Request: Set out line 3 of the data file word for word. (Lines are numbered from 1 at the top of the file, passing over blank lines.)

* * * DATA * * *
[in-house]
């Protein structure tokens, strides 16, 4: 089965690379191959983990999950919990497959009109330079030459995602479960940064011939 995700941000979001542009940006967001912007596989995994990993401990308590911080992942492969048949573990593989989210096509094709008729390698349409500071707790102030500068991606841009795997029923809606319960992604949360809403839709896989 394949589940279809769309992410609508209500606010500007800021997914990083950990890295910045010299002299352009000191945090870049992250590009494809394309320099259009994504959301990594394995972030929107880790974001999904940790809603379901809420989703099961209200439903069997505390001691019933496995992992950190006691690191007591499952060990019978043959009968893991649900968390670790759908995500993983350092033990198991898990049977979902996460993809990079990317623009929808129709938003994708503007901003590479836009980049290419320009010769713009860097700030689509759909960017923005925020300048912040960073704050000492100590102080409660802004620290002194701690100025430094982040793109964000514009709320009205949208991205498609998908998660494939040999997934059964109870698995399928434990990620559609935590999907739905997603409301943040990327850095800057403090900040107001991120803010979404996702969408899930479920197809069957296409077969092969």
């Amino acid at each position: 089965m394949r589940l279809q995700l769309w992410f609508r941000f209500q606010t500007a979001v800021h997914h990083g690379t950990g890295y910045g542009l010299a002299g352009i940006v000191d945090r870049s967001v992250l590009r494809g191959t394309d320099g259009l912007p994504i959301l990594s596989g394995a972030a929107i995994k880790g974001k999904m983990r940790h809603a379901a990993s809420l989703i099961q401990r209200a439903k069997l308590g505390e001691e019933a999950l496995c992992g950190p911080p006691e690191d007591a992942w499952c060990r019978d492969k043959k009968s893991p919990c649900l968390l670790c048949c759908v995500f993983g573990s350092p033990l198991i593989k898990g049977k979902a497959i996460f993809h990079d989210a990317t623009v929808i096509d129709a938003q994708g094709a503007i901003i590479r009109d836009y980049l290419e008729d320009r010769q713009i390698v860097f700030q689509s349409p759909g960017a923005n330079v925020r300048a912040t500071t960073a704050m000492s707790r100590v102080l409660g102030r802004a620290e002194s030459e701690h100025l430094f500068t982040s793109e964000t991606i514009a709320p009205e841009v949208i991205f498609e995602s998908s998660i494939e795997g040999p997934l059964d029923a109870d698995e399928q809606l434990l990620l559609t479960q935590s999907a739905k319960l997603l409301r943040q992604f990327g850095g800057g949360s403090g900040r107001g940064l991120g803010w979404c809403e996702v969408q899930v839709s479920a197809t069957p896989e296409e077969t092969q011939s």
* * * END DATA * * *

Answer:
């Amino acid at each position: 089965m394949r589940l279809q995700l769309w992410f609508r941000f209500q606010t500007a979001v800021h997914h990083g690379t950990g890295y910045g542009l010299a002299g352009i940006v000191d945090r870049s967001v992250l590009r494809g191959t394309d320099g259009l912007p994504i959301l990594s596989g394995a972030a929107i995994k880790g974001k999904m983990r940790h809603a379901a990993s809420l989703i099961q401990r209200a439903k069997l308590g505390e001691e019933a999950l496995c992992g950190p911080p006691e690191d007591a992942w499952c060990r019978d492969k043959k009968s893991p919990c649900l968390l670790c048949c759908v995500f993983g573990s350092p033990l198991i593989k898990g049977k979902a497959i996460f993809h990079d989210a990317t623009v929808i096509d129709a938003q994708g094709a503007i901003i590479r009109d836009y980049l290419e008729d320009r010769q713009i390698v860097f700030q689509s349409p759909g960017a923005n330079v925020r300048a912040t500071t960073a704050m000492s707790r100590v102080l409660g102030r802004a620290e002194s030459e701690h100025l430094f500068t982040s793109e964000t991606i514009a709320p009205e841009v949208i991205f498609e995602s998908s998660i494939e795997g040999p997934l059964d029923a109870d698995e399928q809606l434990l990620l559609t479960q935590s999907a739905k319960l997603l409301r943040q992604f990327g850095g800057g949360s403090g900040r107001g940064l991120g803010w979404c809403e996702v969408q899930v839709s479920a197809t069957p896989e296409e077969t092969q011939s």